“Yes...” Zed swallowed down the remainder of the biscuit. “I came. And now what are we going to do? Go somewhere together? Where?”
“I don’t know.” Jay grinned crookedly. “Maybe we could just stay here indefinitely. Nobody would bother us.”
“The Others would bother us. I’m astonished they haven’t found you yet.”
“Yeah, well, I’ve been lucky.” She hesitated. “Maybe we could go down to the sea. I heard rumours that there are still ships on which you can get a passage.”
“And how do we pay for that? I haven’t any money and neither do you.”
“Money doesn’t matter any longer,” she told him. There was deep bitterness in her voice. “I’ve paid with other things than money. One finds one can do anything to survive.”
“That kind of payment isn’t going to get us far,” he said eventually. “Not now.”
“Maybe we could rob someone. You know all about robbery.”
He laughed without humour. “You had to bring that up now, didn’t you? In any case, I haven’t any weapon, and no way to get one. And even if I had, all it would do would be to get us both caught.”
“We wouldn’t be caught. There’s really no law and order any longer, except for the rich. The Guards only protect them.”
“And everyone else, the poor...people like us...are fair prey? I see.”
There was a brief pause before she spoke again. “Aren’t you reminded of when we were kids and we used to plan to run away together?”
“We never planned to run away together,” he said. “Not the way I remember it, anyway. What are we going to do, Jay?”
“You know...now that you’re here, I don’t really care. We’ll do something.”
“Like what – starve to death? You said you had a plan, in the message you sent.”
“Well, yes, I have a plan. I’ll tell you tomorrow.”
“Tomorrow? Why not now?”
“You’re tired. You need time to rest, and a clear head. We’ll talk about it in the morning.”
“But I’m not that tired...” He cocked his head, listening. There was a noise in the distance, growing slowly louder. “Jay? Can you hear that?”
“Hear what?” She stood up and walked to the plywood door to listen. “Yeah, I hear something,” she said at last. “What do you think it is?”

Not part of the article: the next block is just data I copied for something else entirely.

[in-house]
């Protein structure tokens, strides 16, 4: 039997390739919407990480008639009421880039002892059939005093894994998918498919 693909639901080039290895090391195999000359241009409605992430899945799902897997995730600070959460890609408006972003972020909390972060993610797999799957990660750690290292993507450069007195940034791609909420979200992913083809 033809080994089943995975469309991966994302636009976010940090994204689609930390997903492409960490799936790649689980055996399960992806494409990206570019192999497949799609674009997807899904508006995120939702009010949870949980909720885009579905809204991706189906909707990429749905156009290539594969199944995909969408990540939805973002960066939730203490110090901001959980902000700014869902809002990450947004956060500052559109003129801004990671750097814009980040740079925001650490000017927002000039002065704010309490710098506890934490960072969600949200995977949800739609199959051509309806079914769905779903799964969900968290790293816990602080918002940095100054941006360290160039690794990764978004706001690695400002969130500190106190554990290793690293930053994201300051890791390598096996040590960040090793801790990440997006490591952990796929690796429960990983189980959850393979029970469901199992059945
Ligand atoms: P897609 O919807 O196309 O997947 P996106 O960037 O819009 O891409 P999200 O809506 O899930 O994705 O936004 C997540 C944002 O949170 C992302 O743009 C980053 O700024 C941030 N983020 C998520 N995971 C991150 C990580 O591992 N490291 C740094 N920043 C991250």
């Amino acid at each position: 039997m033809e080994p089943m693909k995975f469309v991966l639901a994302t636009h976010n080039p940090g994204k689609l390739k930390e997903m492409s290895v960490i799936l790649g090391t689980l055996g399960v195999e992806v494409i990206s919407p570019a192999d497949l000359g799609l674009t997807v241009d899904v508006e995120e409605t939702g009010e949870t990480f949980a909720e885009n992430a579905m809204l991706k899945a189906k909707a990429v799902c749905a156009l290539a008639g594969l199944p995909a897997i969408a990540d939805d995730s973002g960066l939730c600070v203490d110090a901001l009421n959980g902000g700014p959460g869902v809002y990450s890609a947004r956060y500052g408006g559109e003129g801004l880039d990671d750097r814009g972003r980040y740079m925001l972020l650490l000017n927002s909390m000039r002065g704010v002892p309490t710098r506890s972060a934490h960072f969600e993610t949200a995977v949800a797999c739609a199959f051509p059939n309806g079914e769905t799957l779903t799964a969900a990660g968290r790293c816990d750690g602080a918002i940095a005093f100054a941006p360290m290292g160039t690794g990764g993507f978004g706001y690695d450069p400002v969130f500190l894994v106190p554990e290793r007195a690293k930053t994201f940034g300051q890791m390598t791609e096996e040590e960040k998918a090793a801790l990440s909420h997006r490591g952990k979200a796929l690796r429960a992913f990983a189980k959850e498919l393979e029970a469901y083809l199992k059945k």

“I don’t have to think,” he replied. “I know exactly what it is. I’ve been running from it all evening. It’s one of the Others’ machines. You know, one of those that were abandoned and they took over.”
The grinding roar was growing so loud that the candle flame trembled from the vibrations. “What about it?” she asked. “It can’t know we’re in here, can it?”
“How should I know? I don’t know what it can do. Blow out that candle.” In the sudden darkness, he drew aside the plywood door.
“What are you doing?” she hissed.
“We need to see what it’s doing. Come on.”
The pale wash of the headlights was already painting the street outside the window. Zed crawled on hands and knees to it and peeked over the sill. The vehicle was an angular shadow behind the lights, climbing slowly up the street.
“What is it...” Jay said from the other end of the room, behind him.
“Make sure to stay down and out of sight,” he snapped over his shoulder. “Don’t get seen.”
She said something, but her words were drowned by the noise of the engine and the clattering tracks. Zed could smell it now, the hot oil and exhaust smoke. He pressed himself to the wall, waiting for it to pass.
It did not pass. Silence exploded like a thunderclap.
Very cautiously, Zed raised his head. The machine was stopped directly opposite the building. He saw the turret begin to turn.
“Jay?” His mouth was dry. “Jay, it knows we’re here.”
“Yes, it does.” Her voice seemed very far away. “It does, doesn’t it?”
“You...” His mind whirled. “You knew it was coming. You kept me talking until it came.”
“Of course I knew.” Her face was a pale oval in the corner. “I called them – from the inside room. They set up a switch for me to call.”
He couldn’t feel his lips. “Why? Just tell me that. Why?”
“Why not? I told you I’d do anything to survive. They let me live here, and give me enough food to live on. In return...”
“In return you fetch people for them to play with,” Zed said bitterly. “That’s it, right?”
“If it makes you feel better,” she said, “I held off you as long as I could. I got men from elsewhere...enticed them, you might say. Kept them here with my body until night fell.”
“And that’s all I am to you?” he asked, appalled. “Something to exchange for food and a place to sleep?”
“Well, yes. I’m sorry, Zed, but that’s all I care about any longer. It’s all that matters now.”
Unable to bear to look at her any longer, Zed turned back to the window. His eyes had adjusted enough to the darkness to make out the silhouettes of rounded lumps stuck haphazardly on the turret and the top of the hull of the vehicle. He knew well enough what they were.
It all came together so well, he thought bitterly to himself. The collapse of the towns, the death of society from pollution and civil war, and then the people all died or left, taking what they could with them, and abandoning what they couldn’t...what might slow them down, or hurt their own chances of survival. And what they left went down into the burrows and the sewers, and founded their own society, one where nothing like a moral code ever existed, one founded on cheerful savagery. Only they knew how they survived back in the early days, how they managed to find food and water, and get the abandoned weapons running again. But they found out, and now...
Now, he heard their high, excited voices, their breathless incomprehensible words. He saw them spilling out of the back of the machine, and spreading out as they crossed the street. He saw the headlights reflected faintly on their depthless eyes and glimmering teeth.
“The next step of evolution,” he said bitterly, aloud. “This is what we’ve done, created the next step of evolution.”
Hoping they wouldn’t make him suffer too much, knowing they would, he waited, shivering, as the children came in.
Copyright B Purkayastha 2017